Digital Marketing Interview Series with HubSpot's Head of Conversion Marketing

Diana Urban is the Head of Conversion Marketing at HubSpot, a marketing automation company. Here are her thoughts on digital marketing:

  1. What do you see as the biggest challenges for marketing professionals over the next three years?

    Marketers need to create more personalized campaigns than ever before – audiences are desensitized to mass email newsletters, and have come to expect websites that cater to their interests, like Amazon.com. That means marketers need to keep up with pretty advanced technologies. Segmenting your email database based on contacts’ interests or displaying dynamic content on your website – showing different content to different people – isn’t easy. It’s especially difficult for marketers who use disparate systems for each element of their marketing – website CMS, blog, conversion forms, email marketing, social publishing, and so forth. (To learn more about digital and content marketing, check out our interview the CEO of Swayy, a content discovery platform.) Fortunately, I work at HubSpot, and get to use our own marketing software that includes all these marketing tools in one platform, so it’s easy to serve dynamic content on our website and hyper-segment our email lists. 
  2. How did you get the background and skills necessary?

    My college courses were all about traditional marketing – I attended right when inbound marketing and social media marketing were first taking off, and the professors hadn’t caught up yet. At the time, it was my internships that let me dive in. I’ve learned most of what I know on the job as well by running a social media blog on the side (http://ustandout.com) where I sell a couple of ebooks. I believe that you learn best by doing and teaching. So I get to do conversion marketing both for a huge company like HubSpot during the day, and a small company like U Stand Out at night. I also blog a lot about the skills I use, and this method of teaching helps me learn even more and optimize those skills
  3. What advice would you give to young people who want to go into inbound marketing some day?

    Don’t wait until you get the “perfect job” to start doing inbound marketing. Create a website and blog based on one of your interests, and sell something. For example, I have a couple friends who love to bake. They each created a website and blog about baking, and they sell baking services. Getting this hands-on experience marketing something from the ground up will impress any hiring manager, and give you a leg up when you start on the job.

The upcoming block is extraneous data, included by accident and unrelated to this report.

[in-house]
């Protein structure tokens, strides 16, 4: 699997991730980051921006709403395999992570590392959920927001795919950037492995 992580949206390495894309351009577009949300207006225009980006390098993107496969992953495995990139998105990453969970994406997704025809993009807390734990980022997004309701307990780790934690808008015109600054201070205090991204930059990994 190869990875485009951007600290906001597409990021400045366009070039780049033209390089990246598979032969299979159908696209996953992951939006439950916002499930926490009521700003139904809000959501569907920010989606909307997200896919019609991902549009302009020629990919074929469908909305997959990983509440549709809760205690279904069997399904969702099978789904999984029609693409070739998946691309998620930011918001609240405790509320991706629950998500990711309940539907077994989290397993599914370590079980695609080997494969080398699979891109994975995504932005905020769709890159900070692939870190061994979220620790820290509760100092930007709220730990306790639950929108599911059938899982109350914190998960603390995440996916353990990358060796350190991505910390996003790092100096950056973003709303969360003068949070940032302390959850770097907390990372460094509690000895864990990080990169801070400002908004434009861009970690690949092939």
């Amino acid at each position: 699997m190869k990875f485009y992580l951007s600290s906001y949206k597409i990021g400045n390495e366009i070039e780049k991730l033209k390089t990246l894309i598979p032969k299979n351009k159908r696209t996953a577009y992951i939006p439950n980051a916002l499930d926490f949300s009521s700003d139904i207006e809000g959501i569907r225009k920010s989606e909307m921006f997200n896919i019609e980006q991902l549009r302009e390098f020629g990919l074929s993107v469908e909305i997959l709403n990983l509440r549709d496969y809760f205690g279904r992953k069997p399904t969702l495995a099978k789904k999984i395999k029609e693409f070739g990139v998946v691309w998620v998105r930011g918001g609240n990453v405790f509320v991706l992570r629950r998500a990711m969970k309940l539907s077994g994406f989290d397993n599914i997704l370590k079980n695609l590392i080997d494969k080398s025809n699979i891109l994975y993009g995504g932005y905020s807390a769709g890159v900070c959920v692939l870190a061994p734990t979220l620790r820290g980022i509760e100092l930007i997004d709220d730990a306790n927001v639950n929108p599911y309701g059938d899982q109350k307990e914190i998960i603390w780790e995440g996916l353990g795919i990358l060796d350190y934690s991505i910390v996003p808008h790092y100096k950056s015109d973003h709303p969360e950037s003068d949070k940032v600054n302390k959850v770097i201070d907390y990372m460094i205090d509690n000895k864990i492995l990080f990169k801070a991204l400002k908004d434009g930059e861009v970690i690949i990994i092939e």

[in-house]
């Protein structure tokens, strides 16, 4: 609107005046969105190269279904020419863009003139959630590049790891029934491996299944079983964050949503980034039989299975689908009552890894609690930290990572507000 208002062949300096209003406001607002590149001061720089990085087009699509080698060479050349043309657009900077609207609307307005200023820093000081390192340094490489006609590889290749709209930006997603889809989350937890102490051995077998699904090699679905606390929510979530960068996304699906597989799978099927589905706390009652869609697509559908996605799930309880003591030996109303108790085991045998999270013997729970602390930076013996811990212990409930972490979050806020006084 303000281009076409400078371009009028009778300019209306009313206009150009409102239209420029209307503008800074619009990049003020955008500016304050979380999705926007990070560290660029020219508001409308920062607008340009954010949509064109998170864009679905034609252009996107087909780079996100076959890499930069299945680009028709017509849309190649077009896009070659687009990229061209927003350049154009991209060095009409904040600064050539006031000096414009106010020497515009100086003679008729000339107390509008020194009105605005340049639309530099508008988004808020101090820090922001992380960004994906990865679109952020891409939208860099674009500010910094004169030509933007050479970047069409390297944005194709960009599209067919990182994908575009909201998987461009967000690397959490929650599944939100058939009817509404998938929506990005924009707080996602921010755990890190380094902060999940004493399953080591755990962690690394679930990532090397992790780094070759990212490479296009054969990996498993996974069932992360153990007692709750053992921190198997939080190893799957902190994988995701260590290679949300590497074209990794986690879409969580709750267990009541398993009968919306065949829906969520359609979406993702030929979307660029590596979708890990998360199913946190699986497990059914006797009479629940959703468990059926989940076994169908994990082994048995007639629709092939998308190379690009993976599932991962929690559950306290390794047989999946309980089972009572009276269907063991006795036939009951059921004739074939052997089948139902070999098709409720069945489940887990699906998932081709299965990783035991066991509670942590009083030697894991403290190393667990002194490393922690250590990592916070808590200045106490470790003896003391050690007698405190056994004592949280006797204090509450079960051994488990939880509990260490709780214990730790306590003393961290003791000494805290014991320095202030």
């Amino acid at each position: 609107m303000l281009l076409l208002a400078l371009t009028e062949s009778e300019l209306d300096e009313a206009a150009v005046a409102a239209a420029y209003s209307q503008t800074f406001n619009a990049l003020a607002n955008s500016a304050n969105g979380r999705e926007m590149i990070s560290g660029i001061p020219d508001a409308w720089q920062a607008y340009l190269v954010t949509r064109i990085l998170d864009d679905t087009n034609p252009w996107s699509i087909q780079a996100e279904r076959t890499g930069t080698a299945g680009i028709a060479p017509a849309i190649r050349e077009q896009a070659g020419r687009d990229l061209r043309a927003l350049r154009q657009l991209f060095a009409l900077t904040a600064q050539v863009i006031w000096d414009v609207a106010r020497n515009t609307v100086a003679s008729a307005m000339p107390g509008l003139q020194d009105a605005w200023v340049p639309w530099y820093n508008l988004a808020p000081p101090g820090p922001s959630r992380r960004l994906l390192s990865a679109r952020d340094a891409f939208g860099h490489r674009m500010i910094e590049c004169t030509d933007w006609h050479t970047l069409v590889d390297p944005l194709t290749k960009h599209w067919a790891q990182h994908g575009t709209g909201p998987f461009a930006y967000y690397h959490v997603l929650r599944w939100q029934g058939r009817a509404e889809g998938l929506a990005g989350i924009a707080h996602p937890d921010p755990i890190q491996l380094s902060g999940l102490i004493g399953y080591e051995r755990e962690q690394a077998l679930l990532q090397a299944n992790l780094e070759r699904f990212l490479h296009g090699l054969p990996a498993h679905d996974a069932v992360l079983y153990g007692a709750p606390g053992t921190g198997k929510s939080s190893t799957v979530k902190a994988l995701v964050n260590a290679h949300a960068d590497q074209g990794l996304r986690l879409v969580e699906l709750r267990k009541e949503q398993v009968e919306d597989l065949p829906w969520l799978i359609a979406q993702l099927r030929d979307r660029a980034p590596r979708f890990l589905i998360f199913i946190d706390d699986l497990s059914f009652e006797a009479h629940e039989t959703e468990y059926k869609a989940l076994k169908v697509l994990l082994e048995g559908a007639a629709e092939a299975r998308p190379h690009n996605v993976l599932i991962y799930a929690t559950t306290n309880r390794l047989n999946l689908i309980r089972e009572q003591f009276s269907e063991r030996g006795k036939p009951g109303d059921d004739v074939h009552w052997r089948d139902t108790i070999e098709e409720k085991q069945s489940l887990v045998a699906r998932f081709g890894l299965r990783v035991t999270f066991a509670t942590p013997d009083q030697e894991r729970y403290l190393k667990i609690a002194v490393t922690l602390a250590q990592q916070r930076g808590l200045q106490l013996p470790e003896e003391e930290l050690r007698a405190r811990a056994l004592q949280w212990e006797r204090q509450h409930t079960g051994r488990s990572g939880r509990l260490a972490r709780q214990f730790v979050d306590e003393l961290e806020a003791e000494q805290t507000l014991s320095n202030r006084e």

4. What excites you the most about your industry?

    It’s exciting how often things change. Marketing is always in flux, and we need to adapt our strategies when new technologies surface or when the audience learns to tune out old tactics. It’s challenging, but exciting because there’s never a boring moment.
  5. What do you consider essential skills for a marketing team these days?

    Data driven – you need to make decisions on current or future campaigns based on data from campaigns you’ve already run, otherwise you’ll waste your time and money on strategies that don’t work. Focus on tactics that are driving real revenue and ROI instead.

    Adaptable – again, change is constant in marketing, and the Internet and social media are fast. So you need to be agile and adapt your strategies to the changing times.

    Courage – you can’t be afraid to fail. For every five failures, you’ll find one thing that blows it out of the water. Test everything, and don’t discount any one strategy. In the beginning, nobody thought Twitter would amount to anything. Look at how that worked out.
     
  6. What do you feel are the most underrated skills in a marketing team these days?

    Being detail oriented. That’s really going back to basics, but attention to detail is the difference between a good company and a great one. Disney is so successful because they pay attention to every tiny detail of their parks, their marketing, their branding, etc. On a smaller scale, if you publish a blog post or landing page flurried with typos, you’ll lose conversions and credibility. Sweat the small stuff, and you’ll reap the rewards.

A marketer by day and author by night, Diana Urban (http://diana-urban.com) is the Head of Conversion Marketing at HubSpot, founder of the U Stand Out Internet marketing blog, and author of the novel Stealing Paris. You can follow her on Twitter @DianaUrban.